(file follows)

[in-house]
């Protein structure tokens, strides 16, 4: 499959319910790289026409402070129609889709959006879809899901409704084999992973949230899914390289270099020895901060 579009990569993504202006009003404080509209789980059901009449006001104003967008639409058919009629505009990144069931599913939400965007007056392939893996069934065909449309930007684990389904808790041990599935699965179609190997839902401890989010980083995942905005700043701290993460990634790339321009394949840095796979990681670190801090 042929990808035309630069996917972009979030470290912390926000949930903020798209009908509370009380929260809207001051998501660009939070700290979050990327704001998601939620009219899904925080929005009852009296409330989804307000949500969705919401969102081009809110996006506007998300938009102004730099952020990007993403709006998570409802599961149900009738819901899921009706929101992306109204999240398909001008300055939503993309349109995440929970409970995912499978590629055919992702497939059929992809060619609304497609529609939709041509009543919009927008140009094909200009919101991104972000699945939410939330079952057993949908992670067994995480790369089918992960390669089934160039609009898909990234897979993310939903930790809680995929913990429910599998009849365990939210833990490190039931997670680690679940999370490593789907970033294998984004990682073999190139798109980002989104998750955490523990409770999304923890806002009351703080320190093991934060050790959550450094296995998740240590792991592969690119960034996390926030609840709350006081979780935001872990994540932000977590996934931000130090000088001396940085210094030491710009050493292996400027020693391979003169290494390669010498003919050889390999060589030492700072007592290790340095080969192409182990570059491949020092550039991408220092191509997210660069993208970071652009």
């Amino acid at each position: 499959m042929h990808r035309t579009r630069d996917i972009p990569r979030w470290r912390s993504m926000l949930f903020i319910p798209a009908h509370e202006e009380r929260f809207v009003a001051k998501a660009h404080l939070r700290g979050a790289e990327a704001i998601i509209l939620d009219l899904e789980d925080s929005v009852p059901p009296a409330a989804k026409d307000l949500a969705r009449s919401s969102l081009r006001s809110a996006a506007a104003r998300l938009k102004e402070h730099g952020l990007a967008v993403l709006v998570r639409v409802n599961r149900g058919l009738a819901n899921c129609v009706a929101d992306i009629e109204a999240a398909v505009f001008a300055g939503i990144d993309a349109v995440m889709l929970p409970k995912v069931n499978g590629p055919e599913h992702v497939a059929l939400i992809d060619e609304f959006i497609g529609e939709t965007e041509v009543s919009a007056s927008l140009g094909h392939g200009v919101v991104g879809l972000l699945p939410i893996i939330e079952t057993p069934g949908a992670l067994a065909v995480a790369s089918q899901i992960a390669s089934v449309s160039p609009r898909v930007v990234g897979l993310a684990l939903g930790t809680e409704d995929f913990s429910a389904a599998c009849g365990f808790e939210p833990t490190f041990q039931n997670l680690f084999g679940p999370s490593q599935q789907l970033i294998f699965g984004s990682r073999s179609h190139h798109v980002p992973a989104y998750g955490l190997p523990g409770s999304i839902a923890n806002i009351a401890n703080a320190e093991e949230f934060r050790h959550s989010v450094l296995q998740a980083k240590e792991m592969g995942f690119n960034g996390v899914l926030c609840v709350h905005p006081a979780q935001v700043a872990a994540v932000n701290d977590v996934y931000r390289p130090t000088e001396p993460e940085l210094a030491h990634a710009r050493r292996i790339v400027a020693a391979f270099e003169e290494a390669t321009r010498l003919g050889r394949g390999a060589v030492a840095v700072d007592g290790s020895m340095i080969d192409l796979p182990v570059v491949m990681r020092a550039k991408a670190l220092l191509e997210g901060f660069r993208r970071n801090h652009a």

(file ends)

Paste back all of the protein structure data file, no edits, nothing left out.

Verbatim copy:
[in-house]
């Protein structure tokens, strides 16, 4: 499959319910790289026409402070129609889709959006879809899901409704084999992973949230899914390289270099020895901060 579009990569993504202006009003404080509209789980059901009449006001104003967008639409058919009629505009990144069931599913939400965007007056392939893996069934065909449309930007684990389904808790041990599935699965179609190997839902401890989010980083995942905005700043701290993460990634790339321009394949840095796979990681670190801090 042929990808035309630069996917972009979030470290912390926000949930903020798209009908509370009380929260809207001051998501660009939070700290979050990327704001998601939620009219899904925080929005009852009296409330989804307000949500969705919401969102081009809110996006506007998300938009102004730099952020990007993403709006998570409802599961149900009738819901899921009706929101992306109204999240398909001008300055939503993309349109995440929970409970995912499978590629055919992702497939059929992809060619609304497609529609939709041509009543919009927008140009094909200009919101991104972000699945939410939330079952057993949908992670067994995480790369089918992960390669089934160039609009898909990234897979993310939903930790809680995929913990429910599998009849365990939210833990490190039931997670680690679940999370490593789907970033294998984004990682073999190139798109980002989104998750955490523990409770999304923890806002009351703080320190093991934060050790959550450094296995998740240590792991592969690119960034996390926030609840709350006081979780935001872990994540932000977590996934931000130090000088001396940085210094030491710009050493292996400027020693391979003169290494390669010498003919050889390999060589030492700072007592290790340095080969192409182990570059491949020092550039991408220092191509997210660069993208970071652009």
């Amino acid at each position: 499959m042929h990808r035309t579009r630069d996917i972009p990569r979030w470290r912390s993504m926000l949930f903020i319910p798209a009908h509370e202006e009380r929260f809207v009003a001051k998501a660009h404080l939070r700290g979050a790289e990327a704001i998601i509209l939620d009219l899904e789980d925080s929005v009852p059901p009296a409330a989804k026409d307000l949500a969705r009449s919401s969102l081009r006001s809110a996006a506007a104003r998300l938009k102004e402070h730099g952020l990007a967008v993403l709006v998570r639409v409802n599961r149900g058919l009738a819901n899921c129609v009706a929101d992306i009629e109204a999240a398909v505009f001008a300055g939503i990144d993309a349109v995440m889709l929970p409970k995912v069931n499978g590629p055919e599913h992702v497939a059929l939400i992809d060619e609304f959006i497609g529609e939709t965007e041509v009543s919009a007056s927008l140009g094909h392939g200009v919101v991104g879809l972000l699945p939410i893996i939330e079952t057993p069934g949908a992670l067994a065909v995480a790369s089918q899901i992960a390669s089934v449309s160039p609009r898909v930007v990234g897979l993310a684990l939903g930790t809680e409704d995929f913990s429910a389904a599998c009849g365990f808790e939210p833990t490190f041990q039931n997670l680690f084999g679940p999370s490593q599935q789907l970033i294998f699965g984004s990682r073999s179609h190139h798109v980002p992973a989104y998750g955490l190997p523990g409770s999304i839902a923890n806002i009351a401890n703080a320190e093991e949230f934060r050790h959550s989010v450094l296995q998740a980083k240590e792991m592969g995942f690119n960034g996390v899914l926030c609840v709350h905005p006081a979780q935001v700043a872990a994540v932000n701290d977590v996934y931000r390289p130090t000088e001396p993460e940085l210094a030491h990634a710009r050493r292996i790339v400027a020693a391979f270099e003169e290494a390669t321009r010498l003919g050889r394949g390999a060589v030492a840095v700072d007592g290790s020895m340095i080969d192409l796979p182990v570059v491949m990681r020092a550039k991408a670190l220092l191509e997210g901060f660069r993208r970071n801090h652009a």